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Frequently Asked Questions

No – you can prepare your own financial statements and tax returns. However many business owners like to seek the advice of an accountant to ensure that they are doing things right and maximising their profits.
No; with us as your tax agent you get an extension of time for filing until 31st March. You also get an extension on tax payment from 7th February to 7th April.
We believe paying tax is a good thing… It means you are making money and we all want that. As your tax agent we will effectively reduce your taxes by claiming all expenses.
ACC Levies are based on information shared from Inland Revenue after we file annual tax returns. We are able to act on your behalf with ACC and make sure you are on the right code and rate.
For GST at 15% the fraction is 3/23 – e.g. to calculate the GST portion at 15% of a $99 purchase multiply by 3 then divide by 23: $99*3/23 = $12.91. To check you have it right multiply the GST exclusive amount you have calculated by 1.15 – you should end up with the original GST inclusive amount.
It is simplest and easiest is to operate in your own name as a sole trader. However there are tax benefits from operating as a company and a company and can appear more commercially professional. A company structure also provides opportunities to sell your business by selling the shares in the company and to expand or obtain further investment in the company by selling shares to new investors. Trading trusts are sometimes used but IRD has been known to look carefully at these.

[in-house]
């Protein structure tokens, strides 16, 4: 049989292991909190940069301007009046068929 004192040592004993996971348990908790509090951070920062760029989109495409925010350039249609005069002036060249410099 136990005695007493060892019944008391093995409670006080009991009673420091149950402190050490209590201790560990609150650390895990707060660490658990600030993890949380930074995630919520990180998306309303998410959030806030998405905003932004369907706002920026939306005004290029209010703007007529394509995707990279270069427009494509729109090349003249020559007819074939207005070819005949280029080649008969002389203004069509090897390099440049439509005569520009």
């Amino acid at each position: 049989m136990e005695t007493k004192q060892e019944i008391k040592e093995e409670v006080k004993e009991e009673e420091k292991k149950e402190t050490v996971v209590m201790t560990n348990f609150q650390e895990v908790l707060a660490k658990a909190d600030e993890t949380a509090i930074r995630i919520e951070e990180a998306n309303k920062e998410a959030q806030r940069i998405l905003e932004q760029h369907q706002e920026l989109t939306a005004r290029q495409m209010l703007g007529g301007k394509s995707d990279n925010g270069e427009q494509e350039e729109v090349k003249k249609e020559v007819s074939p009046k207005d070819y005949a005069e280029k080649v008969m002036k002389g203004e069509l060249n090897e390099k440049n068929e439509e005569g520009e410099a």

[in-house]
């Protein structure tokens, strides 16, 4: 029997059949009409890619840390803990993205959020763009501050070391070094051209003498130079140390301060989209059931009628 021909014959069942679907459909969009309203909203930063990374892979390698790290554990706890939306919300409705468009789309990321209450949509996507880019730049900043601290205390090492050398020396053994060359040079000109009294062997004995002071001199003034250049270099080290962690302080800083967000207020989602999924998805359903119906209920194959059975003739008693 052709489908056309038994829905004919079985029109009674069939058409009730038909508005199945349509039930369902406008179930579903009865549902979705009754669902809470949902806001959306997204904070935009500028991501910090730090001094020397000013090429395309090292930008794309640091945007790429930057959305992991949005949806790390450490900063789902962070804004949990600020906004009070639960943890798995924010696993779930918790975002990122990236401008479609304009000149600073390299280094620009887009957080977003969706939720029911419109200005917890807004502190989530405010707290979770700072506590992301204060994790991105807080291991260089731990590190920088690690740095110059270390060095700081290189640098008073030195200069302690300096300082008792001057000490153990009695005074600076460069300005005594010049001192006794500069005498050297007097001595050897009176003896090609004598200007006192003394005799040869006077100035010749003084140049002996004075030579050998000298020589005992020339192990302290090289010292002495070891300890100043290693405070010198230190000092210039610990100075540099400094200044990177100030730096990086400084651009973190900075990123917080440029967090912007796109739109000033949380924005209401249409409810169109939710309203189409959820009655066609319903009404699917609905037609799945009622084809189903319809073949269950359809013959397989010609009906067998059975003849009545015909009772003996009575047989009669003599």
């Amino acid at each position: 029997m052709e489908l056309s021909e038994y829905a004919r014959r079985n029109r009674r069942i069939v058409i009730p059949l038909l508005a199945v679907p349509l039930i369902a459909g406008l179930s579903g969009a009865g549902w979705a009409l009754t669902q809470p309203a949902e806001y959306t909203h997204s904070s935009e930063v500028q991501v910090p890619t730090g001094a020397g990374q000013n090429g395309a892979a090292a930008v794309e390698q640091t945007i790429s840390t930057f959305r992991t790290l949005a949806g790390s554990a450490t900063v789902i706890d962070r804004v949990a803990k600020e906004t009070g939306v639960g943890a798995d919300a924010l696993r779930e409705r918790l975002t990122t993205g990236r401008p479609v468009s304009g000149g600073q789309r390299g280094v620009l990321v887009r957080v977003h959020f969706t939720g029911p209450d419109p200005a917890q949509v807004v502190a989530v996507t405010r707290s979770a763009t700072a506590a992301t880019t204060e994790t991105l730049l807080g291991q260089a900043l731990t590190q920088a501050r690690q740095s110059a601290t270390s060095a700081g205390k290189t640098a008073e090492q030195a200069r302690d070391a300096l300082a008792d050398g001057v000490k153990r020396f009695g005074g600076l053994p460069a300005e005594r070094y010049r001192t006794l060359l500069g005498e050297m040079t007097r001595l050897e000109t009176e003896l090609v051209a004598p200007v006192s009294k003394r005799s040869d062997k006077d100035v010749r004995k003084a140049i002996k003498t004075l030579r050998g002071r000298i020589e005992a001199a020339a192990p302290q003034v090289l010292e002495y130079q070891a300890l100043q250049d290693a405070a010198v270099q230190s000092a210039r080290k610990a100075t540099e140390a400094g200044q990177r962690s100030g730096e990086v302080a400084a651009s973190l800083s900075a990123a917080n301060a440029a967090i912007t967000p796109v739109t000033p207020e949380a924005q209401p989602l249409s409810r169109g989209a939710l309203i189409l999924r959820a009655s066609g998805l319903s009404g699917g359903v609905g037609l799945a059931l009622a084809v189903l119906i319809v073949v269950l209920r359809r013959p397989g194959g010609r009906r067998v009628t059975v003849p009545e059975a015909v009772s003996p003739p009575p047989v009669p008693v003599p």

You may have heard that you don’t need to pay provisional tax in your first (financial) year of business. This only applies in some cases. If you are a sole trader or shareholder/employee and your tax bill for your first financial year will be less than $50,000 then you don’t need to pay provisional tax during the year. You still need to pay the tax due at the end of the financial year (i.e. it’s deferred tax rather than no tax). If your tax bill will be more than $50,000 OR you are trading as a company or a trust you should pay provisional tax as you go based on your expected income for the year. In either case if your tax bill for the year ends up being more than $50,000 and you haven’t been paying the provisional tax you will be charged penalties by IRD.
Provisional tax is a method of paying tax as you go during the year but without the formalised PAYE system. If you are earning income as a sole trader or as a shareholder employee then you are not required to deduct PAYE from your earnings. Instead you can pay provisional tax during the year with a “wash-up” at year end. The amount of provisional tax you need to pay is the same as the tax you paid on last year’s actual earnings plus 5% if your tax for the year is $50,000 or less. If your tax for the year is likely to be more than $50,000 then you are required to estimate your tax each year and pay it in equal instalments during the year. If at year end your tax was more than you had estimated then you will pay interest on any shortfall. If you paid more tax than was required then IRD will pay you interest as well as refund you any overpayment.
If you pay provisional tax then the loss will usually result in a refund at year end and this will reduce the amount of provisional tax you have to pay next year. If you want to have access to the tax benefits of the loss sooner then you can estimate your provisional tax and this will reduce the amount of the provisional tax payments you need to make. Remember though that if you estimate your provisional tax then you will have to pay interest if you end up owing more tax than you had estimated.